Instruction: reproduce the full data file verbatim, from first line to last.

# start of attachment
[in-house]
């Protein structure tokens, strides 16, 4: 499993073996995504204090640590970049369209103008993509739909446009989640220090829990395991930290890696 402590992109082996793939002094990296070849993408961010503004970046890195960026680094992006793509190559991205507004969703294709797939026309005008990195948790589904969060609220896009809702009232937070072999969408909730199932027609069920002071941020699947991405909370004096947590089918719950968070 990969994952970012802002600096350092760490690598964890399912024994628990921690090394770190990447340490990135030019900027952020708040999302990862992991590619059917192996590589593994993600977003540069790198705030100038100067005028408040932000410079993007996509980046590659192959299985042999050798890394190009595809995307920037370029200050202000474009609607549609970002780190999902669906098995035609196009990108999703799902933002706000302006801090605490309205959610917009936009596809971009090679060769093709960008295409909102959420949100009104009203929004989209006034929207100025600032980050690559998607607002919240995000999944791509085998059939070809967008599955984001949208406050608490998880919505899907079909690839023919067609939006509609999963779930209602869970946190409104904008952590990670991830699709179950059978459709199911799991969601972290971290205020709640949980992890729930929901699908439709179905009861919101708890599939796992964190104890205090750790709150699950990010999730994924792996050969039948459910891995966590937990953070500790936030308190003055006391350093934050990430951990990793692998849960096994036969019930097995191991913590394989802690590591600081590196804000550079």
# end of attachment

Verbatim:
[in-house]
């Protein structure tokens, strides 16, 4: 499993073996995504204090640590970049369209103008993509739909446009989640220090829990395991930290890696 402590992109082996793939002094990296070849993408961010503004970046890195960026680094992006793509190559991205507004969703294709797939026309005008990195948790589904969060609220896009809702009232937070072999969408909730199932027609069920002071941020699947991405909370004096947590089918719950968070 990969994952970012802002600096350092760490690598964890399912024994628990921690090394770190990447340490990135030019900027952020708040999302990862992991590619059917192996590589593994993600977003540069790198705030100038100067005028408040932000410079993007996509980046590659192959299985042999050798890394190009595809995307920037370029200050202000474009609607549609970002780190999902669906098995035609196009990108999703799902933002706000302006801090605490309205959610917009936009596809971009090679060769093709960008295409909102959420949100009104009203929004989209006034929207100025600032980050690559998607607002919240995000999944791509085998059939070809967008599955984001949208406050608490998880919505899907079909690839023919067609939006509609999963779930209602869970946190409104904008952590990670991830699709179950059978459709199911799991969601972290971290205020709640949980992890729930929901699908439709179905009861919101708890599939796992964190104890205090750790709150699950990010999730994924792996050969039948459910891995966590937990953070500790936030308190003055006391350093934050990430951990990793692998849960096994036969019930097995191991913590394989802690590591600081590196804000550079």